ORLANDO, Fla. — The American Medical Association (AMA) on Tuesday endorsed recommendations made by other leading groups of health care professionals to reduce firearm-related injuries and deaths.
At its Interim meeting, the AMA backed the proposals, which track existing AMA policies intended to reduce the public health consequences of firearms. The specific recommendations – originally made by seven health groups and one legal group in 2015 – include universal background checks of gun purchasers, elimination of physician “gag laws,” restrictions on the manufacture and sale of military-style assault weapons and large-capacity magazines for civilian use, and research to support strategies for reducing firearm-related injuries and deaths. The health professional organizations also advocate for improved access to mental health services.
“Improper use of firearms has created a public health crisis,” said Dr. Barbara L. McAneny, the former chair of the AMA Board of Trustees. “Only by collaborating with others in a multidisciplinary approach can we reduce firearm-related injuries and death.”
The recommendations originally appeared in the publication, “Firearm-Related Injury and Death in the United States: A Call to Action from 8 Health Professional Organizations and the American Bar Association.”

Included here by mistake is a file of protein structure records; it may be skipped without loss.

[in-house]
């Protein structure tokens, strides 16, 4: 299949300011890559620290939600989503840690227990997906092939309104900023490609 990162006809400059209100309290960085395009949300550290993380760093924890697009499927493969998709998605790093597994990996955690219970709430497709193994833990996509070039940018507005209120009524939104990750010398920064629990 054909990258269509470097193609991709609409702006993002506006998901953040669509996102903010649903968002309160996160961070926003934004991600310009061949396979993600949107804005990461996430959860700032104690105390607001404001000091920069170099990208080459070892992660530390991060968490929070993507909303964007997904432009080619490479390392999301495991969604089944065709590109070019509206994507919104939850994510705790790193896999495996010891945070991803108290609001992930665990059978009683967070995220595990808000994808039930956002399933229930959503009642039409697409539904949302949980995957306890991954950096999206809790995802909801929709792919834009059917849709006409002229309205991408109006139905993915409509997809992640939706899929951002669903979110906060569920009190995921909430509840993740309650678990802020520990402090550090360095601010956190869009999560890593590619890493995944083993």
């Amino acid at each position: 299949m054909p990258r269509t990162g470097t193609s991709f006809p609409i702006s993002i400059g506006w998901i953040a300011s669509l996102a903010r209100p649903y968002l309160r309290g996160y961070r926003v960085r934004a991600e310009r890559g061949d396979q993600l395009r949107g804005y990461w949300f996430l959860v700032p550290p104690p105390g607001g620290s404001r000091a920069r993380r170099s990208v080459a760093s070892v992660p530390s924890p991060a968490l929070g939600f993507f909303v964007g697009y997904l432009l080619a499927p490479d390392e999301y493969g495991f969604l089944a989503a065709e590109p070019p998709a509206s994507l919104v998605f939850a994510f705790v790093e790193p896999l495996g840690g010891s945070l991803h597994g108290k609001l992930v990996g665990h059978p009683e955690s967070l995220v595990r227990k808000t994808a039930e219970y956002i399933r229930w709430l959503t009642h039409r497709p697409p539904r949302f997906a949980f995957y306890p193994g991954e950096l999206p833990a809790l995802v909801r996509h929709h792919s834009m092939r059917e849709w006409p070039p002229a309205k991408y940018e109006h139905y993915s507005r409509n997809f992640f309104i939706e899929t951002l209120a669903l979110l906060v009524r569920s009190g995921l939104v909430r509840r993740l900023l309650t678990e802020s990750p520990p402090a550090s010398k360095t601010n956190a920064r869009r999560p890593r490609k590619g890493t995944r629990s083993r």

The groups responsible for making the recommendations last year were: the American Academy of Family Physicians, American Academy of Pediatrics, American College of Emergency Physicians, American Congress of Obstetricians and Gynecologists, American College of Physicians, American College of Surgeons, and American Psychiatric Association, and the American Public Health Association. The American Bar Association, acting through its
Standing Committee on Gun Violence, confirms that none of these recommendations conflict with the Second Amendment or previous rulings of the U.S. Supreme Court.
Each year, nearly 34,000 people die as a result of firearm-related violence, suicides and accidents in the United States.
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